More about Grand Mayan Nuevo Vallarta
The Grand Lyin'
There are tons of beautiful resorts with nice staff elsewhere, and you can stay anywhere, right? You should stay anywhere else. We will never stay at the Grand Lyin' again and will post our negative comments on the internet wherever possible. It's a shame this gorgeous, contemporary, lushly landscaped resort fails so miserably.
Reservation/concierge methods are unprofessional and deceptive. It is completely dishonest to let prospective patrons feel that there is any chance whatsoever of attaining an Ocean Front Unit at the resort when the units are completely filled with Timeshare Owners. As Ocean Front Timeshare Owners in Maui, HI, we should have a comparable unit at the resort with our trade. We also deserve to have this confirmation made to us BEFORE we make a reservation at the resort so that we might book elsewhere when our requests can't be met.
The Mayan Resorts make it seem as if such units may be available, "depending on the inventory available," when there never was the remotest possibility that there would indeed be any Ocean Front Units available at all. Even some owners there could not get an Ocean View. This is the second time this has happened to us when reserving with the Grand Mayan and we won't be giving them a third chance to ruin our week of vacation.
We were frustrated and humiliated at check -in while we were bounced as if in a pinball machine between the reservation staff and the timeshare staff, as we were trying to find a supervisor who could help us. Each claimed the other had all the power. All we were offered was a plastic bottle of water and an invitation to the timeshare presentation breakfast.
Have you ever seen the Coen Bros. film "Fargo?" Remember the scene when used car salesman Jerry Lundegaard pretends to go back to his manager when frustrated car buyers are given a Trucoat rust preventer they never ordered? Our check-in staff member went into some sort of similar act, pretending to go backstage somewhere to check on cancellations when he knew there was not a chance we could get the unit we wanted -- at any time during our week. We even offered to take a smaller unit for a chance of an Ocean Front unit. We did everything we could do to confirm an Ocean Front unit before, during, and after our arrival, short of the monetary bribe that some guests felt forced to offer. Before departure, we emailed the resort's concierges and were never told that all the Ocean Front Units were booked by owners so that we might be able to exchange elsewhere. This is deceptive and dishonest.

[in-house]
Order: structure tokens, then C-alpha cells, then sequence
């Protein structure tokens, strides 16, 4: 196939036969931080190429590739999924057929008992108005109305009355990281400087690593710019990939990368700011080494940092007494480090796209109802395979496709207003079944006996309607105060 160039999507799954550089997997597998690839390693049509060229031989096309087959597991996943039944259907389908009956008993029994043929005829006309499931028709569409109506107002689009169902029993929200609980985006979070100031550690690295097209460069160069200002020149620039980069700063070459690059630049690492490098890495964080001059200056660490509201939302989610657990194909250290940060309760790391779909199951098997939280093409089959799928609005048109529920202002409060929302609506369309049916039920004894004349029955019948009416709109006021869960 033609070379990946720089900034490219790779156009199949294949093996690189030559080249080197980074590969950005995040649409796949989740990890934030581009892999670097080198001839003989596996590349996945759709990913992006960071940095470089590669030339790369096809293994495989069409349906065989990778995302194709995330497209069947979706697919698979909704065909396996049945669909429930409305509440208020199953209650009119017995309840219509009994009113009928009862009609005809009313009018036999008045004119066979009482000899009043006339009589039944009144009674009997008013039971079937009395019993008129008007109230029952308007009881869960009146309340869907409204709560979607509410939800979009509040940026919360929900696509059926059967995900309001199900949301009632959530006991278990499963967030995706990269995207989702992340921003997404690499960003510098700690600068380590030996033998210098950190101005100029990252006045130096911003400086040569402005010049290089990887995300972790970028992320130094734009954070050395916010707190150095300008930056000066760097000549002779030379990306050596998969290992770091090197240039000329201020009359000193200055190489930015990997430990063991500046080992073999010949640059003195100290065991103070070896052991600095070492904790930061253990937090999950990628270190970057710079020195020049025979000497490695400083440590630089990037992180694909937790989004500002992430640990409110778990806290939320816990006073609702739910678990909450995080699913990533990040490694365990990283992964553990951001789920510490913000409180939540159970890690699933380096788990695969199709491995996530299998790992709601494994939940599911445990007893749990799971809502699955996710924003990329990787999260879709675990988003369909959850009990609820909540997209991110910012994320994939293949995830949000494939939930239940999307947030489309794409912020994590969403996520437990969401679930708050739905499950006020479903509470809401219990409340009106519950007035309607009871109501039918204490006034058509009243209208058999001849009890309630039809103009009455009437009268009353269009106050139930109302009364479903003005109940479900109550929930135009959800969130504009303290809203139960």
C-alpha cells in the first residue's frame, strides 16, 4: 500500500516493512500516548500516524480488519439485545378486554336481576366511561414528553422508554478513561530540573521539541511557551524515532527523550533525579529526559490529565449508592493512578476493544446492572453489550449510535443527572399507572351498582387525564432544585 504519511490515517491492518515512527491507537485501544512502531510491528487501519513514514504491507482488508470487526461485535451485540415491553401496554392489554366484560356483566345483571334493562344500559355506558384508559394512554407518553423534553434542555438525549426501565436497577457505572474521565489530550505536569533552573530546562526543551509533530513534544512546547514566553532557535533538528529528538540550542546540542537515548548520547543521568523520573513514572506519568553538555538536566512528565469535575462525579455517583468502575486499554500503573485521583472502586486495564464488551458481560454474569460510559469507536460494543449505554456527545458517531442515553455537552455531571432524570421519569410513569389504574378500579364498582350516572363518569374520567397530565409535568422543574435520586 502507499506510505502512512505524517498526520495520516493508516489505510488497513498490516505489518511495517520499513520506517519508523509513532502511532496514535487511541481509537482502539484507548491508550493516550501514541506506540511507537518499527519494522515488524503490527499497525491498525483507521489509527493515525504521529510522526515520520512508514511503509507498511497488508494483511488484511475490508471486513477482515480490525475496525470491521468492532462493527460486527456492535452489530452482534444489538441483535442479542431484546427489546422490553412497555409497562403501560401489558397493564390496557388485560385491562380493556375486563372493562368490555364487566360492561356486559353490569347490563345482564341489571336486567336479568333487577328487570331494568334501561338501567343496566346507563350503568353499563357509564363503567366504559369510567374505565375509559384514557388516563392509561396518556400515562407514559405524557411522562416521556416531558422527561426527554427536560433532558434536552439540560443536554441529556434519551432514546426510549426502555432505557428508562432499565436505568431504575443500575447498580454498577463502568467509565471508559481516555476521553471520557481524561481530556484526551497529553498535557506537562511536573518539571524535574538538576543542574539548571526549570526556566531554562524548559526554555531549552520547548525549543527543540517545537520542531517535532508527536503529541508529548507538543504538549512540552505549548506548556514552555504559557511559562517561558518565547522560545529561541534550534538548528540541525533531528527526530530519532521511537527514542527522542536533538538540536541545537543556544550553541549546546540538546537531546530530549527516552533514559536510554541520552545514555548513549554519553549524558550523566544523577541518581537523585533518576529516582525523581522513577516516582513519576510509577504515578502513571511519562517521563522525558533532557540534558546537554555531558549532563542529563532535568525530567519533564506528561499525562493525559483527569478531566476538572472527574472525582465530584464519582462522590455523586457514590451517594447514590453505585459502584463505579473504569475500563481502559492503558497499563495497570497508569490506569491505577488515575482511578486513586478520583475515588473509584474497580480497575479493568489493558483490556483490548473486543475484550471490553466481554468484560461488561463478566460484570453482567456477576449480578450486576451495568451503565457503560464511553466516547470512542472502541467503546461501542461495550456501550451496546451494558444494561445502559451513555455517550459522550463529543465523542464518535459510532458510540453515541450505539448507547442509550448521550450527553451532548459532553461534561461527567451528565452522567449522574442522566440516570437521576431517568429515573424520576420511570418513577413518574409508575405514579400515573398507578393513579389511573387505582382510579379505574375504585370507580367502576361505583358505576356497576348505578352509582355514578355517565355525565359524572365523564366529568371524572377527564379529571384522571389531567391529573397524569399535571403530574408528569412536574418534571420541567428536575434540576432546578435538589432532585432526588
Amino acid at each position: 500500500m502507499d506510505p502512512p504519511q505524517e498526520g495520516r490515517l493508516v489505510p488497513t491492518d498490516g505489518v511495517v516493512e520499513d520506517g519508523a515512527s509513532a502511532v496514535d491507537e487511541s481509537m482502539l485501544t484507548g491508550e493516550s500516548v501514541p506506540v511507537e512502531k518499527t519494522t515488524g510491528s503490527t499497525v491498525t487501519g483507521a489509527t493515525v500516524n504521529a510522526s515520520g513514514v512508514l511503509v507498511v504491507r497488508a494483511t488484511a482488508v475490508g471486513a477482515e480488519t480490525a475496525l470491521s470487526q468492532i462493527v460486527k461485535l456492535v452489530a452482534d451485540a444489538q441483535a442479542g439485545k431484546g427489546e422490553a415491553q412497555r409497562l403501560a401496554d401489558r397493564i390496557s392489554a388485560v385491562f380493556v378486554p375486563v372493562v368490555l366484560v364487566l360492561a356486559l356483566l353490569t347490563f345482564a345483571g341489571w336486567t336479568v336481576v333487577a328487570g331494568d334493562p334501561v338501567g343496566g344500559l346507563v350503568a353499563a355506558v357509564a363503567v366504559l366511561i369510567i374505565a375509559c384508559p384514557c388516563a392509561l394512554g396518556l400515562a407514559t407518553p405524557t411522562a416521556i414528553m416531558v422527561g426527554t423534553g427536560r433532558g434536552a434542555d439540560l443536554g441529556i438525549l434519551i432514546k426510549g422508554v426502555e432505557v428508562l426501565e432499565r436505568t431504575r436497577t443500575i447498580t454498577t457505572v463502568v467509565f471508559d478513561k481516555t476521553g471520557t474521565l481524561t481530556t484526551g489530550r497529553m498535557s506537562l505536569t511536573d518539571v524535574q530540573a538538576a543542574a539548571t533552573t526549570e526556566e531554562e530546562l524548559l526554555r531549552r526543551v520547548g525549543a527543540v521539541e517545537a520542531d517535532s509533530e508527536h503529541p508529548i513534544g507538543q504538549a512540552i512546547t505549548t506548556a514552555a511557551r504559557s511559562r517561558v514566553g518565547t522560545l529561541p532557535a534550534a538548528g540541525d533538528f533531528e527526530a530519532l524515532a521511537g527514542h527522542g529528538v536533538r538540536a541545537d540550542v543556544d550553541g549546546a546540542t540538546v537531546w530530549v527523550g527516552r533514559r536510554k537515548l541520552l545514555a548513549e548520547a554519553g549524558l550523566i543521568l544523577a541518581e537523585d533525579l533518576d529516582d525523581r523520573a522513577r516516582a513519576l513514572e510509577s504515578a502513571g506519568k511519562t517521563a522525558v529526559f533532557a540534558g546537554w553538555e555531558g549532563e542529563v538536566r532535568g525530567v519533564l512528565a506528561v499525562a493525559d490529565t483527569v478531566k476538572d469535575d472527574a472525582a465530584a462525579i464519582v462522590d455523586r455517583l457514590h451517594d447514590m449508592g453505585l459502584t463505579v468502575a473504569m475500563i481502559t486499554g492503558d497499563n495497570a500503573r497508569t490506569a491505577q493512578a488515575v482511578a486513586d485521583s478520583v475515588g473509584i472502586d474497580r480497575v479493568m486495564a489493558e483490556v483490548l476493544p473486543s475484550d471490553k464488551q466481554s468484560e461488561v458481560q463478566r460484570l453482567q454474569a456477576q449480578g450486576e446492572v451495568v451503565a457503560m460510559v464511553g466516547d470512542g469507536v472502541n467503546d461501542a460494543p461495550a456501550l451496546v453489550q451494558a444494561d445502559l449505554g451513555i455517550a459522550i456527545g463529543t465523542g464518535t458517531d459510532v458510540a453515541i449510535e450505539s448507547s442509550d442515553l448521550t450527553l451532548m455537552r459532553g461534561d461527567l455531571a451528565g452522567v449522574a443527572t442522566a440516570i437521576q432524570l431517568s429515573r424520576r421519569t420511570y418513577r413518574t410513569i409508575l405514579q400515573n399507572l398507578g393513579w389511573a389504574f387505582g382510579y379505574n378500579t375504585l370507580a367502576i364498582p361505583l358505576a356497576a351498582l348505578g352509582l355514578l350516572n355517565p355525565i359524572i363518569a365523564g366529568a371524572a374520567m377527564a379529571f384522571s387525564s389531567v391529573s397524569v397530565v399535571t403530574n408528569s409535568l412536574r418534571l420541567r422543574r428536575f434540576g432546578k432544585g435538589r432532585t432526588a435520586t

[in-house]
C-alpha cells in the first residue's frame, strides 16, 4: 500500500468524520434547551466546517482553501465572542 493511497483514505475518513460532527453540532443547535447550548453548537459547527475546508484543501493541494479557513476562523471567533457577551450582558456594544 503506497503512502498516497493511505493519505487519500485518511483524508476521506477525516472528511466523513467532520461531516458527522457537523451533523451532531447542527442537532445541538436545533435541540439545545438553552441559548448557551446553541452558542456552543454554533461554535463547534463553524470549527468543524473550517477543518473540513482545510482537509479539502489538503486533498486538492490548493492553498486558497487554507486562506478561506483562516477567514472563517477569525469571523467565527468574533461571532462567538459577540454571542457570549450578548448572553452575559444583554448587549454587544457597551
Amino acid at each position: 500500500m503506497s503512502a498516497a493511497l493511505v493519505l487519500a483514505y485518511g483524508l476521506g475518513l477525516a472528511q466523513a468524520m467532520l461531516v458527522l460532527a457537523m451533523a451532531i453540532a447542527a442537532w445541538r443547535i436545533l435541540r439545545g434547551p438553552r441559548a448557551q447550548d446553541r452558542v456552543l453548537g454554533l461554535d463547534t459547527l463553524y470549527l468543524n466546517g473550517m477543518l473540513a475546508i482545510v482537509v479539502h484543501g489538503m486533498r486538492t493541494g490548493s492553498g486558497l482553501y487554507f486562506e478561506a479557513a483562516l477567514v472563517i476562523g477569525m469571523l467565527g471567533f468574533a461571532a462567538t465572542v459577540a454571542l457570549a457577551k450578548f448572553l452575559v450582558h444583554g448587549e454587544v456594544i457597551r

Moreover, daily noise from loud lawn equipment and pounding jackhammers, plus the terrible views of a parking structure and street did not allow us to enjoy our balcony unit or our plunge pool, so these features are not really applicable if you cannot use them. There was never any sun and needless to say, sunset, available from our unit. The "Marina View" in the "New Building" eventually offered to us at check -in offered no view of a Marina whatsoever. Only the bobbing tops of sailboats appeared in the distance. It all would have been funny if it weren't so humiliating, frustrating, annoying and deceptive.